It is time to confront the unhappy
fact about our country: There are now two Americas. Not a rich one and a poor
one; economic status plays little role in this division.
There is a red one and a blue one.
For most of my life I have
believed, in what I now regard as wishful thinking, that the right and left
wings have essentially the same vision for America, that it's only about ways
to get there in which the two sides differ. Right and left share the same ends,
That is not the case. For the most
part, right and left differ in their visions of America and that is why they
differ on policies.
Right and the left do not want the
The left wants America to look as
much like Western European countries as possible. The left wants Europe's
quasi-pacifism, cradle-to-grave socialism, egalitarianism and secularism in
America. The right wants none of those values to dominate America.
The left wants America not only to
have a secular government, but to have a secular society. The left feels that
if people want to be religious, they should do so at home and in their houses
of prayer, but never try to inject their religious values into society. The
right wants America to continue to be what it has always been – a
Judeo-Christian society with a largely secular government (that is not
indifferent to religion). These opposing visions explain, for example, their
opposite views concerning nondenominational prayer in school.
The left prefers to identify as
citizens of the world. The left fears nationalism in general (this has been
true for the European left since World War I), and since the 1960s, the American
left has come to fear American nationalism in particular. On the other side,
the right identifies first as citizens of America.
The left therefore regards the
notion of American exceptionalism as chauvinism; the United Nations and world
opinion are regarded as better arbiters of what is good than is America. The
right has a low opinion of the U.N.'s moral compass and of world opinion, both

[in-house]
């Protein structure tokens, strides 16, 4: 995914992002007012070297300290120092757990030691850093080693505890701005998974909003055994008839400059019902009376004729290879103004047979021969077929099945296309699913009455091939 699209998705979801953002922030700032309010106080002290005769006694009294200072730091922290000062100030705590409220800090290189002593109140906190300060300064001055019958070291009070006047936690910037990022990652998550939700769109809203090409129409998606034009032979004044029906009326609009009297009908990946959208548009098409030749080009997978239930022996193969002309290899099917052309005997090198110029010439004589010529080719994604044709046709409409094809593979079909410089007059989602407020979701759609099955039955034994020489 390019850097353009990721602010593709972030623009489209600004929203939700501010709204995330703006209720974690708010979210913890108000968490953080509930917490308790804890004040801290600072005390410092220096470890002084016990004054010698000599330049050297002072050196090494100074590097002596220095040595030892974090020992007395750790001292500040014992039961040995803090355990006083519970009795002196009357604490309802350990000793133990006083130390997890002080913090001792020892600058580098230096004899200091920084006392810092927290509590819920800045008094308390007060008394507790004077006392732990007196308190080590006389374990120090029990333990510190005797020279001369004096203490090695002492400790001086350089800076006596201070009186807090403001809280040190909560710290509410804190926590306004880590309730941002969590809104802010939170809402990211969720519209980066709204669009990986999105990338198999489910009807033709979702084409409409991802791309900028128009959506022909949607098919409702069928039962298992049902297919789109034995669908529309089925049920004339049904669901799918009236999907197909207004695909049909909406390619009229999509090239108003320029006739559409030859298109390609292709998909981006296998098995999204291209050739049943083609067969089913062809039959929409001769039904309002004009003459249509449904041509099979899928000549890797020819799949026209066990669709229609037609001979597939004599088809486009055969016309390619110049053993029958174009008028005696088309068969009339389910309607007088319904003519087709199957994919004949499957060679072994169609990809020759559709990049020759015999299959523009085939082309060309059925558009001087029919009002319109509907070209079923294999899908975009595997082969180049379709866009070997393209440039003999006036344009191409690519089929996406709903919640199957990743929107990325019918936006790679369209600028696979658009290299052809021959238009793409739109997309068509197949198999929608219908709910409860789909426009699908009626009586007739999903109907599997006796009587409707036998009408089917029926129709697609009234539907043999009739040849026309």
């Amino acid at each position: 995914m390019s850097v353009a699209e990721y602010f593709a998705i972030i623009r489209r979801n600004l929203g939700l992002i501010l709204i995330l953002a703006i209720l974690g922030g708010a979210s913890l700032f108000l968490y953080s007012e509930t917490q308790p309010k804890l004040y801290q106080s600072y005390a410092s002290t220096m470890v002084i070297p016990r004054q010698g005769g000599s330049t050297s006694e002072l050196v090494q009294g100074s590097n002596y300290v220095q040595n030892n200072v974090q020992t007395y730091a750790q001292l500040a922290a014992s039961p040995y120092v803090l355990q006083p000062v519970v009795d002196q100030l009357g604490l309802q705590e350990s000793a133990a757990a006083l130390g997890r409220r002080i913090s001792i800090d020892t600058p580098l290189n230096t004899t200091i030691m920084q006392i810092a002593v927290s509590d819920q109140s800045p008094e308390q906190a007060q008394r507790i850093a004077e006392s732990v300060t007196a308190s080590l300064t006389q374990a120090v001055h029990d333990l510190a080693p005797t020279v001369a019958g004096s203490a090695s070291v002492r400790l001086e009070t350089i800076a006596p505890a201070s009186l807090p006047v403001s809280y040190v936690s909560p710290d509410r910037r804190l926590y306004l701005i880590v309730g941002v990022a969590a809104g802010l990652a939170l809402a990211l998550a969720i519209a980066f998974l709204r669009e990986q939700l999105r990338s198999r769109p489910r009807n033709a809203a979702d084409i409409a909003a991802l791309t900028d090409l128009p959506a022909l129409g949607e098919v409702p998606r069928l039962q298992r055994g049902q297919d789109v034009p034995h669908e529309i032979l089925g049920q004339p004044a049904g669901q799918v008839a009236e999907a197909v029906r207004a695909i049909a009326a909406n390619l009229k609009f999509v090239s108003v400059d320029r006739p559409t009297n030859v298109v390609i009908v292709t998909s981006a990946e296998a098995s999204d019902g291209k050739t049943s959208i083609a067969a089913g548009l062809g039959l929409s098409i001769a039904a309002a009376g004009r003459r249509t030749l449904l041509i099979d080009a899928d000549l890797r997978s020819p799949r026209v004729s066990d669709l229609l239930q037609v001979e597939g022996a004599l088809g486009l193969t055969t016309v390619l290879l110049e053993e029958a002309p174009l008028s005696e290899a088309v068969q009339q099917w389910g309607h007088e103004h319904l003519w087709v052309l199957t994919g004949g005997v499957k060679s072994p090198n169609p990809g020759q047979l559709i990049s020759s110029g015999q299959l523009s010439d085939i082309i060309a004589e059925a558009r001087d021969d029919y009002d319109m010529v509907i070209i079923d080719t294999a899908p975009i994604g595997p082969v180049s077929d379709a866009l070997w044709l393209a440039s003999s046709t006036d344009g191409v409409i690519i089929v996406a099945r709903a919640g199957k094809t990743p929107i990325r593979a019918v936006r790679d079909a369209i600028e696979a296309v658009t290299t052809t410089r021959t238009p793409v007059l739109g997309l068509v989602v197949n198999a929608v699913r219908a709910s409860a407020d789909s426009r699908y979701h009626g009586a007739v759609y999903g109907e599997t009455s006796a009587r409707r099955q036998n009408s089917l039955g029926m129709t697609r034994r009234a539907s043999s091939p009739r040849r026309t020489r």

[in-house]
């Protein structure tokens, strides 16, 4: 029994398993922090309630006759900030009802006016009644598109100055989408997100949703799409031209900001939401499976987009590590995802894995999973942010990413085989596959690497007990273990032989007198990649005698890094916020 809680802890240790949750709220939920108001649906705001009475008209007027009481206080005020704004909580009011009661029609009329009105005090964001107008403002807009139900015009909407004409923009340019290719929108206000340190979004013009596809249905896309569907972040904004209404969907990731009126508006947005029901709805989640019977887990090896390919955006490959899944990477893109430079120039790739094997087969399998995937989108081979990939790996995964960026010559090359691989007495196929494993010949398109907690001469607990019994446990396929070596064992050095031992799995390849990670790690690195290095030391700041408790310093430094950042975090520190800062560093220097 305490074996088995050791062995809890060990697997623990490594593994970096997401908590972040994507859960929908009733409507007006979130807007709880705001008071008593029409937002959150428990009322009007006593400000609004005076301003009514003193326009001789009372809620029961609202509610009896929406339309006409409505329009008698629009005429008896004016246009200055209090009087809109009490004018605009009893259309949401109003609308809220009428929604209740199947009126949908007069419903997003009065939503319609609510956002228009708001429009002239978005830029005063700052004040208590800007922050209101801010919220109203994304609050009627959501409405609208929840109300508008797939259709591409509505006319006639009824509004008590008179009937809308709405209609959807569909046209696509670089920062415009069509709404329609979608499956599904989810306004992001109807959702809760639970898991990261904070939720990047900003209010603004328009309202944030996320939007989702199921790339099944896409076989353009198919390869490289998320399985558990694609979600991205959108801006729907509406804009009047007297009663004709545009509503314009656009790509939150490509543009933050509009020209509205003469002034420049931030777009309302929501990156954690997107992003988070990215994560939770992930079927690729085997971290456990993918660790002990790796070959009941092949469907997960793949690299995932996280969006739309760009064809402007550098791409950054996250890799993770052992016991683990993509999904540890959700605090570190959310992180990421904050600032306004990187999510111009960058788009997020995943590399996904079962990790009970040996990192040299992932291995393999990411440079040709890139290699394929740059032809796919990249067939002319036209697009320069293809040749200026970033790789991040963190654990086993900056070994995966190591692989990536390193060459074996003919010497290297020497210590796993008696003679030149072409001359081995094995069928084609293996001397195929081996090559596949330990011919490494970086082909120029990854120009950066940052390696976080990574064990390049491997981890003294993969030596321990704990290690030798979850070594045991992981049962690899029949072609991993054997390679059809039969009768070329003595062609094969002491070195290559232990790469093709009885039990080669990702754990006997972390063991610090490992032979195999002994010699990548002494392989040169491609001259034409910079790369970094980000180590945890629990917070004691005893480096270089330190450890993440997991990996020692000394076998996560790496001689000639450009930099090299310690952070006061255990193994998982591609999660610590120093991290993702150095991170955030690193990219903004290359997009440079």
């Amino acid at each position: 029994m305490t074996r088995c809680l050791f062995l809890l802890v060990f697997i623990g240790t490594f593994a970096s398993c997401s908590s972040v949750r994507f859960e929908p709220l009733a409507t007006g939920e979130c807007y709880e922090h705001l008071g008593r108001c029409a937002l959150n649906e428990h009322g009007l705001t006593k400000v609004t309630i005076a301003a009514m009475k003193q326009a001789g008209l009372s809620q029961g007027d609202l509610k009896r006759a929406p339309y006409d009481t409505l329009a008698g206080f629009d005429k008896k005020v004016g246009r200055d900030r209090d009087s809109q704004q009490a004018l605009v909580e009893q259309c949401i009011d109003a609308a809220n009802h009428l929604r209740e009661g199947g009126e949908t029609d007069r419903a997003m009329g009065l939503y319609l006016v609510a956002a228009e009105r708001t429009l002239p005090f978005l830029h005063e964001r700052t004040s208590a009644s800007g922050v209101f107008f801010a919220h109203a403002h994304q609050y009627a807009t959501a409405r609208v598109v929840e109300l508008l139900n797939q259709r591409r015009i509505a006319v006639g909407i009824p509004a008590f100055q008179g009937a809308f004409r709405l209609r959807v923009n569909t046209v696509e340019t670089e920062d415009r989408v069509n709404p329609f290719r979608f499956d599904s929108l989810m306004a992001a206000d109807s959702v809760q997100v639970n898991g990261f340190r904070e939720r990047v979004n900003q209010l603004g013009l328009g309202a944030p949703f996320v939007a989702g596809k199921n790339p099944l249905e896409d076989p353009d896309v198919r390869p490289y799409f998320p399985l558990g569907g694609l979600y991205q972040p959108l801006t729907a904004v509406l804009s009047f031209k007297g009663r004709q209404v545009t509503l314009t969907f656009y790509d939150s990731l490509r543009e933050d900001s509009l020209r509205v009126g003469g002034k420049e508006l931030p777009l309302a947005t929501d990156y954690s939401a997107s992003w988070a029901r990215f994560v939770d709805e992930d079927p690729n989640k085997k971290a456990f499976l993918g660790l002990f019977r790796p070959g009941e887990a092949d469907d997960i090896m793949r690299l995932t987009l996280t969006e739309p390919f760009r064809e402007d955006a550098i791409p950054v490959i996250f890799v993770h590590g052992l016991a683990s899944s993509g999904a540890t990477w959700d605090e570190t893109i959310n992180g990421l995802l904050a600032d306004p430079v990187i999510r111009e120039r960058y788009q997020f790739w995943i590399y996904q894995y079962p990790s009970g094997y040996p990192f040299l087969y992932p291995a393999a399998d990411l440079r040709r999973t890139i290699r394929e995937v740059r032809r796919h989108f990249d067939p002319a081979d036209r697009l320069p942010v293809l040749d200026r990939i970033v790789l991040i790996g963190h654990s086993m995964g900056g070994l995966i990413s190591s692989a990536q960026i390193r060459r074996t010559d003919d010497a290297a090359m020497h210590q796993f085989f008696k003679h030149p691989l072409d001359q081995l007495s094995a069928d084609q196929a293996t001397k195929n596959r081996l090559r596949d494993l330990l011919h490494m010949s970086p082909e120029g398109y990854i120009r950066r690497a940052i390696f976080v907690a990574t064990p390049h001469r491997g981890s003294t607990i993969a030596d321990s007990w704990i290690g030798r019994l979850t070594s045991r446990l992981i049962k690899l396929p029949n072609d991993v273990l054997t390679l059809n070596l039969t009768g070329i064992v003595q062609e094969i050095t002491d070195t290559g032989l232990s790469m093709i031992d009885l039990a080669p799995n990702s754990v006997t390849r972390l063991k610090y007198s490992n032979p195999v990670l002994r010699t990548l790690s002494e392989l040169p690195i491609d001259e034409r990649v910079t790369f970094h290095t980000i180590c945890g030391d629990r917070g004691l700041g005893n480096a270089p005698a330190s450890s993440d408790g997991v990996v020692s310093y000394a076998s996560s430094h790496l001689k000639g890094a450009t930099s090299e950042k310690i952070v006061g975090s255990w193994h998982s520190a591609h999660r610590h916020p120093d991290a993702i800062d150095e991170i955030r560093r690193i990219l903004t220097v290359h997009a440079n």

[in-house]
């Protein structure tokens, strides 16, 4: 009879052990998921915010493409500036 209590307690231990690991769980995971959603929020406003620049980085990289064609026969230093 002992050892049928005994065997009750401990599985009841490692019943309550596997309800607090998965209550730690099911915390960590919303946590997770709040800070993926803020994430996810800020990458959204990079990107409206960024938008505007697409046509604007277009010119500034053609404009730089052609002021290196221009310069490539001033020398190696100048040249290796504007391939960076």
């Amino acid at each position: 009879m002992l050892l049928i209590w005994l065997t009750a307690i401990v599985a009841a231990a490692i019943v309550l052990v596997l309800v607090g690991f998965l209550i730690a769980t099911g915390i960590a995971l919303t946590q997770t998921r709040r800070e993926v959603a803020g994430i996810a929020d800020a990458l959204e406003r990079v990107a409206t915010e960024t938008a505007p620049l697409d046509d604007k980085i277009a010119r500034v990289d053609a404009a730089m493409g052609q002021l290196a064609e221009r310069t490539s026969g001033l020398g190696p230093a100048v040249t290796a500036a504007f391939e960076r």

of which it sees as having a much poorer record of stopping genocide and other
evils than America has.
The left is ambivalent about and
often hostile to overt displays of American patriotism. That is why, for
example, one is far more likely to find American flags displayed in Orange
County, Calif., on national holidays than in liberal neighborhoods in West Los
Angeles, Manhattan or San Francisco.
The left subscribes to the French
Revolution, whose guiding principles were "Liberty, Equality,
Fraternity." The right subscribes to the American formula, "Life,
Liberty and the Pursuit of Happiness." The French/European notion of
equality is not mentioned. The right rejects the French Revolution and does not
hold Western Europe as a model. The left does. That alone makes right and left
The left envisions an egalitarian
society. The right does not. The left values equality above other values
because it yearns for an America in which all people have similar amounts of
material possessions. This is what propels the left to advocate laws that would
force employers to pay women the same wages they pay men not only for the same
job but for "comparable" jobs (as if that is objectively
ascertainable). The right values equality in opportunity and strongly believes
that all people are created equal, but the right values liberty, a man-woman
based family and other values above equality.
The left wants a world – and
therefore an America – devoid of nuclear weapons. The right wants America to
have the best nuclear weapons. The right trusts American might more than universal
The left wants to redefine marriage
to include same-sex couples for the first time in history. The right wants gays
to have equal rights, but to keep marriage defined as man-woman. This, too,
constitutes an irreconcilable divide.
For these and other reasons, calls
for a unity among Americans that transcends left and right are either naive or
disingenuous. America will be united only when one of them prevails over the
other. The left knows this. Most on the right do not.